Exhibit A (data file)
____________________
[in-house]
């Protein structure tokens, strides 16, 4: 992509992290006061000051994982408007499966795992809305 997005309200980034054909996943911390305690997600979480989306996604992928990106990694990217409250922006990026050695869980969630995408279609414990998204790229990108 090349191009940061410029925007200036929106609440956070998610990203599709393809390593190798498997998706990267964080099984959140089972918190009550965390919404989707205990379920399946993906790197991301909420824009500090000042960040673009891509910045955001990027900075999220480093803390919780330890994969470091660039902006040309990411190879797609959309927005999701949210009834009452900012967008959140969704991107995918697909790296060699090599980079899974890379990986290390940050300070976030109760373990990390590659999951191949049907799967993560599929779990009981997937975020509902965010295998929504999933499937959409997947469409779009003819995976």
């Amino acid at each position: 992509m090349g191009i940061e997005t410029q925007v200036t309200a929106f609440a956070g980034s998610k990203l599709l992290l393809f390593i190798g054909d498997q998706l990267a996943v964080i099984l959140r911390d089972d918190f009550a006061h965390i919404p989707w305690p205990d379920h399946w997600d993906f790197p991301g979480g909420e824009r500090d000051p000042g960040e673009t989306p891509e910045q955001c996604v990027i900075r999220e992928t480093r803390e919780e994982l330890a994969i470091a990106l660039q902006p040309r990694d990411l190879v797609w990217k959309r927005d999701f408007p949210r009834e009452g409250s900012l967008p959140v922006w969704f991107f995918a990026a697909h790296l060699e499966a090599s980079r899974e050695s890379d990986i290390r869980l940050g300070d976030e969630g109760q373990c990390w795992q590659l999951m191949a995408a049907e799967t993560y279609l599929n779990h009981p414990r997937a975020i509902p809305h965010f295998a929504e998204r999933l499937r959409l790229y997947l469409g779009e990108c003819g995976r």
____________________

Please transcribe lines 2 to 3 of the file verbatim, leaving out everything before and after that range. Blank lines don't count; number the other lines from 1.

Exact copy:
């Protein structure tokens, strides 16, 4: 992509992290006061000051994982408007499966795992809305 997005309200980034054909996943911390305690997600979480989306996604992928990106990694990217409250922006990026050695869980969630995408279609414990998204790229990108 090349191009940061410029925007200036929106609440956070998610990203599709393809390593190798498997998706990267964080099984959140089972918190009550965390919404989707205990379920399946993906790197991301909420824009500090000042960040673009891509910045955001990027900075999220480093803390919780330890994969470091660039902006040309990411190879797609959309927005999701949210009834009452900012967008959140969704991107995918697909790296060699090599980079899974890379990986290390940050300070976030109760373990990390590659999951191949049907799967993560599929779990009981997937975020509902965010295998929504999933499937959409997947469409779009003819995976």
């Amino acid at each position: 992509m090349g191009i940061e997005t410029q925007v200036t309200a929106f609440a956070g980034s998610k990203l599709l992290l393809f390593i190798g054909d498997q998706l990267a996943v964080i099984l959140r911390d089972d918190f009550a006061h965390i919404p989707w305690p205990d379920h399946w997600d993906f790197p991301g979480g909420e824009r500090d000051p000042g960040e673009t989306p891509e910045q955001c996604v990027i900075r999220e992928t480093r803390e919780e994982l330890a994969i470091a990106l660039q902006p040309r990694d990411l190879v797609w990217k959309r927005d999701f408007p949210r009834e009452g409250s900012l967008p959140v922006w969704f991107f995918a990026a697909h790296l060699e499966a090599s980079r899974e050695s890379d990986i290390r869980l940050g300070d976030e969630g109760q373990c990390w795992q590659l999951m191949a995408a049907e799967t993560y279609l599929n779990h009981p414990r997937a975020i509902p809305h965010f295998a929504e998204r999933l499937r959409l790229y997947l469409g779009e990108c003819g995976r």